Planning an easy hike today, we took the bus to the village of Santa Cristina and the Monte Pana chair lift, where at the base we were to find an “easy” waterfall walk. We found the waterfalls – at least one of them – after hiking across an unsigned meadow, but no official path. Having Val Gardena Passes in hand, we could ride any of 12 lifts in the valley, so we thought we’d ride the chairlift and have a look around. Of course, we found a rifugio (really more of a hotel) at the top of the lift, so over a cappuccino we pondered our options. There was a bambini trail, but that seemed too silly. Saltria, a location we know well, was purported to be a hike of 1h:45m so off we went, knowing that at the end we would find a hotel with a nice café and a bus to Compatsch, followed by a
Cute little Santa Cristina.

Cute little Santa Cristina.

dramatic cableway descent and a comfy bus back to Ortisei. This hike, for the record, followed Trail #30A through mostly wooded terrain to Trail #18, which leads to Saltria. There were a few nice viewpoints, and some sun exposure although mostly at the start and finish. Hot and humid, so we had quite a trek…not the easy waterfall walk we had planned but an easy enough hour-and-forty-five. The Alpe di Siusi was having a record heat wave and this was the second consecutive 36-degree Celsius day. I felt sorry for the little ponies at Compatsch who had to stand in the sun waiting for tourists to go on carriage rides. Brutal for them! The cows did not seem to mind the weather.
Pedometer: 18,766 steps; 10.3 km

Thursday, July 9 – Cool at last: Ciampinoi to Passo Sella

Snuggled up against the Sassolungo, there is an vast terrace and lawn. The little pods swivel on their bases.

Snuggled up against the Sassolungo, there is a vast terrace and lawn. The seating pods swivel on their bases.

It was a pleasant 10 C/50 F at the top of the lift. Jackets required! Sunny and clear, hiking sticks at the ready, we headed off to Rifugio Emilio Comici, our first stop, which turned out to be a gem. The rifugio is tucked up under the Sassolungo, modern, with an enormous terrace, a generous lawn with sun chairs, and the cutest pods for lounging and dining. It also has THE BEST bathrooms, employing technology at every turn and clean as the proverbial whistle.  Heading off after a perfect espresso and, for me, yogurt with 4 kinds of fresh berries, we completed our hike to the large hotel at Passo Sella, complete with bar (serving strudel of course), restaurant, and the strangest lift we’ve ever seen. The “cable cars” looked like flying refrigerators and we took one up to the VERY high Rifugio Toni Demetz. Click on any picture to enlarge and view the slide show.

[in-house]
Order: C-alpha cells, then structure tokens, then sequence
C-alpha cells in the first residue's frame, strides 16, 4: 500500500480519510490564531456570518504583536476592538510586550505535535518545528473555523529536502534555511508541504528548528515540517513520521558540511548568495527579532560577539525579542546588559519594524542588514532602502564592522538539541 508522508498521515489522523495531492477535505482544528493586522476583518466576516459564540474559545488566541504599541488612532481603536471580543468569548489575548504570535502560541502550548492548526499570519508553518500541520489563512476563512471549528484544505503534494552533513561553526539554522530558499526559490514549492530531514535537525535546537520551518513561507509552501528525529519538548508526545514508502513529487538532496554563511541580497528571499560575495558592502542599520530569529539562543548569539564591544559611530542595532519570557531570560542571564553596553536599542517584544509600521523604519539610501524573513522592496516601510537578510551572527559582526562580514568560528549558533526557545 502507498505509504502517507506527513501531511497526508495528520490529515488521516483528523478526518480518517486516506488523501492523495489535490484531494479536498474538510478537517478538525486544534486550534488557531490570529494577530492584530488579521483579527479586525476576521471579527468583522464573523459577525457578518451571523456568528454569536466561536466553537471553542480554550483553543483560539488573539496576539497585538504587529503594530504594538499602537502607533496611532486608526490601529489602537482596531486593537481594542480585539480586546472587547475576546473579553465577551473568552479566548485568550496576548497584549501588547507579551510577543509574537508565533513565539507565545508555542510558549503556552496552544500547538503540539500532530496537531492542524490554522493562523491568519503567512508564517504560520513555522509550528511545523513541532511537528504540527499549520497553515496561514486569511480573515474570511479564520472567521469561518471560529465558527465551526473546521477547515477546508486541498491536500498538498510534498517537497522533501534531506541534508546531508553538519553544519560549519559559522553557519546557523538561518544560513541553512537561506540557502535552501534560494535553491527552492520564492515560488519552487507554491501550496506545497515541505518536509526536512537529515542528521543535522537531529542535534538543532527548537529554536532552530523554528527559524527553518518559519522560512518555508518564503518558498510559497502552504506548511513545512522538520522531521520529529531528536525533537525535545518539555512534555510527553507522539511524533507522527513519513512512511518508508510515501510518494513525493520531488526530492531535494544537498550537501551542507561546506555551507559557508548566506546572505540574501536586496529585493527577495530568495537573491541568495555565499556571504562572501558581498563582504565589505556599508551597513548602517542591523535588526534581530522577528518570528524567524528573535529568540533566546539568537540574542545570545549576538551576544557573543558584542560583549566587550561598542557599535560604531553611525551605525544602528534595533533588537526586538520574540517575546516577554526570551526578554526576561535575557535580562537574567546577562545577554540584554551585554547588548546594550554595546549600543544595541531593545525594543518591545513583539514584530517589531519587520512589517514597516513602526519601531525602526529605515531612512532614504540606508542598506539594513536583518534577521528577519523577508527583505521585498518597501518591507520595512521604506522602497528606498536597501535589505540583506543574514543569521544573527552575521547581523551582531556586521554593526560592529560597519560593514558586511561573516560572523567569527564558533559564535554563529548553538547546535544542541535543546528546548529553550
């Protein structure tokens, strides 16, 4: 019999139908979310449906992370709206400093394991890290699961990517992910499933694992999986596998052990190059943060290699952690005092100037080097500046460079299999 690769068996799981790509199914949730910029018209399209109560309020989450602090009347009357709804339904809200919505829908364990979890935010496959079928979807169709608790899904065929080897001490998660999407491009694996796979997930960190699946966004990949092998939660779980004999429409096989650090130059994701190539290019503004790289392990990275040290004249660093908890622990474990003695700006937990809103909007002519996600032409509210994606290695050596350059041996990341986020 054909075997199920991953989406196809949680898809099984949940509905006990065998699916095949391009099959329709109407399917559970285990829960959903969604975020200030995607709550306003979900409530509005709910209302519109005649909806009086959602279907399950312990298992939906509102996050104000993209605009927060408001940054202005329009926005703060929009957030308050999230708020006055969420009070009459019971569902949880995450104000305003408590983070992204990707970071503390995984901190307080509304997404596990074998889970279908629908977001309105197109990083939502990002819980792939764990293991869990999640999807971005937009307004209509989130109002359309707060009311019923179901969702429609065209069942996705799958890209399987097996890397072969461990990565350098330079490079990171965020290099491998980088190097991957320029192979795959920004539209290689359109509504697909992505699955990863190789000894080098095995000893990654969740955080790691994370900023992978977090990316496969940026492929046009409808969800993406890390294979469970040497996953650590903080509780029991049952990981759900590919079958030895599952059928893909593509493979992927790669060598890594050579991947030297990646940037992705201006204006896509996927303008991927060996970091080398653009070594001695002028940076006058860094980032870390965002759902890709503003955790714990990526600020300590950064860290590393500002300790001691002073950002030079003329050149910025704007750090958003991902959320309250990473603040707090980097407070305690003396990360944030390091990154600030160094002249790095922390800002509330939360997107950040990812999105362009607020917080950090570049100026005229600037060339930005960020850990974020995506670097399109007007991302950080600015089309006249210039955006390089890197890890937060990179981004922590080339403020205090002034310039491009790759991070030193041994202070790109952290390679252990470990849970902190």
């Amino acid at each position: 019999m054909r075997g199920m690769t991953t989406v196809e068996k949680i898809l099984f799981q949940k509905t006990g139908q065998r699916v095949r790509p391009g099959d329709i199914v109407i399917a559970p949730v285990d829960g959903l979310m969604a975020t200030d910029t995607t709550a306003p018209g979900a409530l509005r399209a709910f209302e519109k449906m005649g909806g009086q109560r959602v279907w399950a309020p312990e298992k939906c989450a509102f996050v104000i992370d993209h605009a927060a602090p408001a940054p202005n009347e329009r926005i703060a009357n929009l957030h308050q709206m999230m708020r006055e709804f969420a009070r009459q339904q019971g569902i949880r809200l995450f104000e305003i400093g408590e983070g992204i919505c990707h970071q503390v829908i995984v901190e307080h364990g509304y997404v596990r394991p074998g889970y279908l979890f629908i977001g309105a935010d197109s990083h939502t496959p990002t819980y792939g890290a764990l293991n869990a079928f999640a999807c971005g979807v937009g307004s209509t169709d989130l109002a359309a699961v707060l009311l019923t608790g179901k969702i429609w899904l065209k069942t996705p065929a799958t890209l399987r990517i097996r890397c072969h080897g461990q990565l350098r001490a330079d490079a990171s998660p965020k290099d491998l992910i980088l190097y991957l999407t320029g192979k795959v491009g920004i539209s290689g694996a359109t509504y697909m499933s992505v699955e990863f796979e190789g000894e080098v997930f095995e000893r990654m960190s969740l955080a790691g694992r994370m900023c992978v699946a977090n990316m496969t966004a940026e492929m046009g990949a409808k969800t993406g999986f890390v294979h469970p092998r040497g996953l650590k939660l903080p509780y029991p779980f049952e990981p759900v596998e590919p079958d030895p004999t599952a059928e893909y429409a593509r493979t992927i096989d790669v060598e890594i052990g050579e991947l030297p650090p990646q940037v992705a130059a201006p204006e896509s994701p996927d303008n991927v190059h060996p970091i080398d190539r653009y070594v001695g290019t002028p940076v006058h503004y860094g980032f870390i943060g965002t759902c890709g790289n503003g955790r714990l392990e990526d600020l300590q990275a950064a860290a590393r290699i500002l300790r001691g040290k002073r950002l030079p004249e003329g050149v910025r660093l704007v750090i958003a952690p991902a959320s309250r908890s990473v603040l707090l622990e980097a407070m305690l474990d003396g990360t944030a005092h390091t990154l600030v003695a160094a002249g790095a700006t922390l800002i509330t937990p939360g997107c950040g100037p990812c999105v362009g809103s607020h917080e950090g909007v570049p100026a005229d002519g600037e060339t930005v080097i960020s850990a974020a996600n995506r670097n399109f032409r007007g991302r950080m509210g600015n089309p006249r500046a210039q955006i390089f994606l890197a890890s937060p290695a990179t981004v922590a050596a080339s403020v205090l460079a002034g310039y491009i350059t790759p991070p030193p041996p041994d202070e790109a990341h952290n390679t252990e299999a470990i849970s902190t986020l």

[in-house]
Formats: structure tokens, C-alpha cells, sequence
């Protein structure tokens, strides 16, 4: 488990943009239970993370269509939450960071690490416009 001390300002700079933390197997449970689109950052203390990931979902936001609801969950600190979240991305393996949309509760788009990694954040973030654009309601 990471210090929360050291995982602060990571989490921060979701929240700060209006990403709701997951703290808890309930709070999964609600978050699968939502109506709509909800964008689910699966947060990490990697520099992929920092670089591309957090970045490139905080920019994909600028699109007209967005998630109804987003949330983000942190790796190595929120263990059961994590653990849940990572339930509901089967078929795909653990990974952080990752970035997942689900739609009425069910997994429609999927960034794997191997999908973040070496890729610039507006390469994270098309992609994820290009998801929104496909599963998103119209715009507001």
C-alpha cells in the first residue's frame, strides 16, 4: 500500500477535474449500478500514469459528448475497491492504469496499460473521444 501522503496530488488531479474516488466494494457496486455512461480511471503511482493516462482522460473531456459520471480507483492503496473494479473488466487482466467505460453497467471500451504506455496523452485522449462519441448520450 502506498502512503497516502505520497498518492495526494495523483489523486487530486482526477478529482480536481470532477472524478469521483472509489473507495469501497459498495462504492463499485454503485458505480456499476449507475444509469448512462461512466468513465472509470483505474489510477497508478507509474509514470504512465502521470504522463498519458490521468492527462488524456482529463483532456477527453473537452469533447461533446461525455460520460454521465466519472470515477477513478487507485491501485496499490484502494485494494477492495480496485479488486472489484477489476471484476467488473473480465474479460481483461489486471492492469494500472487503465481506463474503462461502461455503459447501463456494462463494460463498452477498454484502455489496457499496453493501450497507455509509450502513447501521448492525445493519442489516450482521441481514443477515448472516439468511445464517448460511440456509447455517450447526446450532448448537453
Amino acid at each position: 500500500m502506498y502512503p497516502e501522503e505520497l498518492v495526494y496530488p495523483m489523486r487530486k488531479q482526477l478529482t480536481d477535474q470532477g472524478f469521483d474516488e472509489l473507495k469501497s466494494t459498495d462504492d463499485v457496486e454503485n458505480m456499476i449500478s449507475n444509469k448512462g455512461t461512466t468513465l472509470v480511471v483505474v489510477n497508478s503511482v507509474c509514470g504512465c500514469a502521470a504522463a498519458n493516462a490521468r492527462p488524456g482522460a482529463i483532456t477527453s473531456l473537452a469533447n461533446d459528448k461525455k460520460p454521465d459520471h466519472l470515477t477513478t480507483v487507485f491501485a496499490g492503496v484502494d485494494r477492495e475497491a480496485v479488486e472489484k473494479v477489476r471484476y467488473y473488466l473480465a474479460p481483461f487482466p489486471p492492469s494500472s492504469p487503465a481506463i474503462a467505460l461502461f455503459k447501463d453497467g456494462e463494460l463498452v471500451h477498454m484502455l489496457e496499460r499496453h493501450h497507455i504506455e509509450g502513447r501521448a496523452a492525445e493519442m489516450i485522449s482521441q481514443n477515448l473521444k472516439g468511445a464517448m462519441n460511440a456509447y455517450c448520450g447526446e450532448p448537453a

The Sella Pass is at 2244 meters/7362 feet, and the rifugio is at 2685 meters/8809 feet.   One cannot merely step into one of the refrigerator lifts, one is bodily thrown in by two young, strong men who use a firm grip to propel you and slam the door firmly behind you before you can change your mind. At the other end, they pull you out and thrust you off to the side to avoid being hit by incoming cars. Repeat upon return. Ric and I did not understand the drill as when we arrived there was no line, so we did not manage to get into the same compartment. We rode separately, waving from time-to-time across a divide of a few meters. On the way down we managed to get thrust into the same car. For the record, we took Trail #21 to Comici and #526 to Passo Sella.
One can continue to hike from Passo Sella, or return via the same route, but we opted for lunch at the very nice restaurant, then took a bus (included in the free bus card most lodging establishments give you) back to Ortisei.
Pedometer: 20,815 steps; 11.5 km

Friday July 10 – Same but different: Ciampinoi to Mont Seüra

Trail side company.

Trail side company.

Thursday provided exactly the type of hike we like: clear, cool weather, glorious scenery, long enough but not too long, good exercise, fabulous photo ops, food in the middle and at the end, and good transportation. (A loop hike or one with good transportation is ever more desirable than an out-and-back.) We liked Thursday’s hike so much that we returned to Ciampinoi and this time headed west, opposite of the prior day. Rifugio Emilio Comici was on the way, so we knew exactly where second-breakfast was to be found. With our trusty map in hand, we set out from Comici intending to take #526B to Mont Seüra. We ended up on #526A (a harder trail) because we missed a tiny little turn onto a short portion of #528 that led to #526B, sooooo we ended up on a hike across a scree field that was 1¼ hours longer than planned. And we had not even had strudel! The final section of the hike was across a beautiful meadow with a killer view of the Alpe di Siusi in the distance, and since we survived, I have no complaints.
Pedometer: 18,926; 10.4 km
Ric hikes across the unexpected field of scree. We were supposed to be in the meadow below.

Ric hikes across the unexpected field of scree. We were supposed to be in the meadow below.

From Mont Seura, view of the Alpe di Siusi, largest high-alpine meadow in Europe.

From Mont Seura, view of the Alpe di Siusi, largest high-alpine meadow in Europe.

Sunday July 12 – Witch hunt: Fiè to Castello di Presule

Once upon a time, this area witnessed the persecution of nine women judged to be witches. In the 16th century, they were tortured and burned, source of the so-called Schlernhexen stories. Today, the emblem of a witch on a broom is used in marketing the area to tourists, enticing them with the natural beauty. Go figure.